I am afraid, she thought, as they came out into a courtyard. The rain had stopped, and the clouds were breaking up; the courtyard had been a road, the walls that closed it off on three sides were new concrete block topped with razor wire; the gate was tall panels of perforated steel. There was a work-group sweeping rain and mud into the gutters; the Draka loved neatness, puddles offended them. Gray-faced men in burlap sacks, their feet in wooden clogs. The serf foreman had turned to see the party of Citizens and their servants leave the buildings; he bowed, turned back and swung the long whip at one of the gang who had lagged a little. The whip did not crack, instead the air whistled as it passed and there was a flat smacking sound across the backs of the man’s thighs. It hummed again in a whirring circle too fast to see, like a propeller, struck.
They passed the gang, the scrutch-scrutch of the straw brooms on the cracked and broken asphalt, and the sound of a man sobbing. The air was warmer, smelling a little of spring and more of wet pavement and motor fuel. There were two cars and a truck with a torn canvas tilt parked by the gate, the draft-fans of their boilers making a gentle hissing. The truck was an Opel of German army make; a coffle of serfs in neck-collars linked to a central chain waited by it, twenty or so. Mostly men, working-class Lyonnaise by their looks, with the dulled skin of people who have not eaten properly in years, dressed in new drab issue-clothing of the same sort she was wearing.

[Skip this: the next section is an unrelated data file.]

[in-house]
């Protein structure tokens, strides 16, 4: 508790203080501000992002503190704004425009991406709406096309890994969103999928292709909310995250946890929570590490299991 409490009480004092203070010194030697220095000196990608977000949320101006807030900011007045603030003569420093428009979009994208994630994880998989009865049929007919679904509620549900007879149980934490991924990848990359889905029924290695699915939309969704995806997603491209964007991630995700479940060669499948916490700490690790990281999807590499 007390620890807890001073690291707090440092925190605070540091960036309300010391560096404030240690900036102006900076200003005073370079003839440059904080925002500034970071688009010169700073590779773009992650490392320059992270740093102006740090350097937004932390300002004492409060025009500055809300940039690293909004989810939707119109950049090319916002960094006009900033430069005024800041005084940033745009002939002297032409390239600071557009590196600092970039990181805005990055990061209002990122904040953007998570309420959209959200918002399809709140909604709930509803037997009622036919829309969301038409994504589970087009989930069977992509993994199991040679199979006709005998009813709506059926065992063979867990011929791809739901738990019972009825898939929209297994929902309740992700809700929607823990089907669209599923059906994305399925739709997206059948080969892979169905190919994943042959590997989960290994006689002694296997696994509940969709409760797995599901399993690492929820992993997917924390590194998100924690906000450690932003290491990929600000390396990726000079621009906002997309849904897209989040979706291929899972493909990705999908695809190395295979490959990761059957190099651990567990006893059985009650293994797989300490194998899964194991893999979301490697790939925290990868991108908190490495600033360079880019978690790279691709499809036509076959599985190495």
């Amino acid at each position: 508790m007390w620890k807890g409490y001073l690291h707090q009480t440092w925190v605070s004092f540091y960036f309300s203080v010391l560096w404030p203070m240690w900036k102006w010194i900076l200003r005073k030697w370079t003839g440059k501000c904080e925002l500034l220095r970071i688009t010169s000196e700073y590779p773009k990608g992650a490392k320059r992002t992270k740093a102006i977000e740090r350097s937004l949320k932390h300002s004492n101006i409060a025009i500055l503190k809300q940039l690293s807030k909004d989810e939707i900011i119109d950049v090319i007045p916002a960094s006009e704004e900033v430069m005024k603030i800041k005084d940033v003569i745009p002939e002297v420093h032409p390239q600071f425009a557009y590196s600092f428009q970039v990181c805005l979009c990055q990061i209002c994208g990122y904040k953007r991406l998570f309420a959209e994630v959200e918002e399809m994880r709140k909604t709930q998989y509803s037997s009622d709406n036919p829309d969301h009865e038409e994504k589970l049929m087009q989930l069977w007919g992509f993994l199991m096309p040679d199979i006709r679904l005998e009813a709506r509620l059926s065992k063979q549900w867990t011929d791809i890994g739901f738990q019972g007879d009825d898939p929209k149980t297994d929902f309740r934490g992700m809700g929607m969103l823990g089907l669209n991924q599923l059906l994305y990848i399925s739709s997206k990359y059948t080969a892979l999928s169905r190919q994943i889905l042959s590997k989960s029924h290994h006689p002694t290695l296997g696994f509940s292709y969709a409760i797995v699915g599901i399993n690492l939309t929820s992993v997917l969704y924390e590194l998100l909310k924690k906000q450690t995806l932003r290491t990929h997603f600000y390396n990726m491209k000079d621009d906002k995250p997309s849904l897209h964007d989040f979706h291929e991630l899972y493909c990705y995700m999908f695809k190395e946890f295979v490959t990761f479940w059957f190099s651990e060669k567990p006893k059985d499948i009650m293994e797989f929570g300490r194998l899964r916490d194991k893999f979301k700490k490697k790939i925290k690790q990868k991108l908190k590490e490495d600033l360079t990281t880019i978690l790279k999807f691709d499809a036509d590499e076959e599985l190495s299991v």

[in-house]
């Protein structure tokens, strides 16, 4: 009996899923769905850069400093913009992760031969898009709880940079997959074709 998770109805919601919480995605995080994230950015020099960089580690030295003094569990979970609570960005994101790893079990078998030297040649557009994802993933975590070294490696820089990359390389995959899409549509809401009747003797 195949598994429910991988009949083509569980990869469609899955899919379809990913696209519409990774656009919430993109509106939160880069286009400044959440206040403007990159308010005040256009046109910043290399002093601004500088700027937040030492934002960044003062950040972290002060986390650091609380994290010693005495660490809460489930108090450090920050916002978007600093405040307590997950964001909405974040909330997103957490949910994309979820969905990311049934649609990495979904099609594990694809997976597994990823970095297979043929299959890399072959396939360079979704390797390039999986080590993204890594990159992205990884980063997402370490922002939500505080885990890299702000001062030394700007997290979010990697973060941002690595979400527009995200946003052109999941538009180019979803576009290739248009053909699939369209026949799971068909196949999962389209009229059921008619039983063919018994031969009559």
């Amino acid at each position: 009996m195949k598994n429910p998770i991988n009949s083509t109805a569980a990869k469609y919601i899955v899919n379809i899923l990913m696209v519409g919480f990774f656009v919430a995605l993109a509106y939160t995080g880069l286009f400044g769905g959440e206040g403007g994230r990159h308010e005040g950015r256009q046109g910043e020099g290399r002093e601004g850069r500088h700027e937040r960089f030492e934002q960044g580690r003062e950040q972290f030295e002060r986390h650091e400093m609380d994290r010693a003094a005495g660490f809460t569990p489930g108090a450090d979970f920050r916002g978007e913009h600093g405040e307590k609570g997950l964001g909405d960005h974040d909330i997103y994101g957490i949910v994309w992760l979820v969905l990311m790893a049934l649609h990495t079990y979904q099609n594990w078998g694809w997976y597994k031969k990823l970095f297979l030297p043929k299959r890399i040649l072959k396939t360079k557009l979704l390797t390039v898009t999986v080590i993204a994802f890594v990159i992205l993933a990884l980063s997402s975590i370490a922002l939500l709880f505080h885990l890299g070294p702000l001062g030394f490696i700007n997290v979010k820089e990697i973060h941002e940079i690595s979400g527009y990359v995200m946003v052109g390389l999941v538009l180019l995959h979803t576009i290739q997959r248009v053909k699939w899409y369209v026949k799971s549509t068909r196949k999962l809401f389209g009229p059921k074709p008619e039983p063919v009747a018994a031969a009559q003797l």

The two cars were large six-wheelers with sides of stamped steel panels colored olive-drab. Marya had always been interested in machinery; in the abbey in Lwow she had been the one who could fix the boiler and the balky electrical system, and later in the War years that had been more than useful, it had meant survival. Now she recognized the type from newspaper photos, from know-the-enemy articles in copies of Signaal, the German soldiers’ magazine. Two-ton Oraka staff utility vehicles, civilianized with hard roofs and windows. Not very civilian; one of them had a heavy machine-gun pintle-mounted on a hatch in the middle of the roof.
Two Draka waited by the lead car, a man and a woman in soft black leather trousers and armless cotton singlets, passing the time throwing a heavy medicine-ball back and forth. They had the Draka look, long swelling muscle moving under skin with no padding of fat, blurring-quick speed and a bouncy, tensile physical presence. The man threw, pirouetting like a dancer, the heavy shot-filled leather sack arching across the five-meter distance; the woman leaped, caught it two-handed close to her stomach with an audiblesmack and a grunt, front-flipped in place, a complete forward somersault, landed on her feet and flowed smoothly down into a crouch, coming erect and flinging the ball high. Involuntarily the nun’s eyes followed it, a long parabolic curve, a breathless moment hanging where inertia balanced gravity. It fell, a slow instant stretching down into a straight-line drop that went neatly through the roof-hatch of the first car to land with an unseen hollow tunk on the floor within.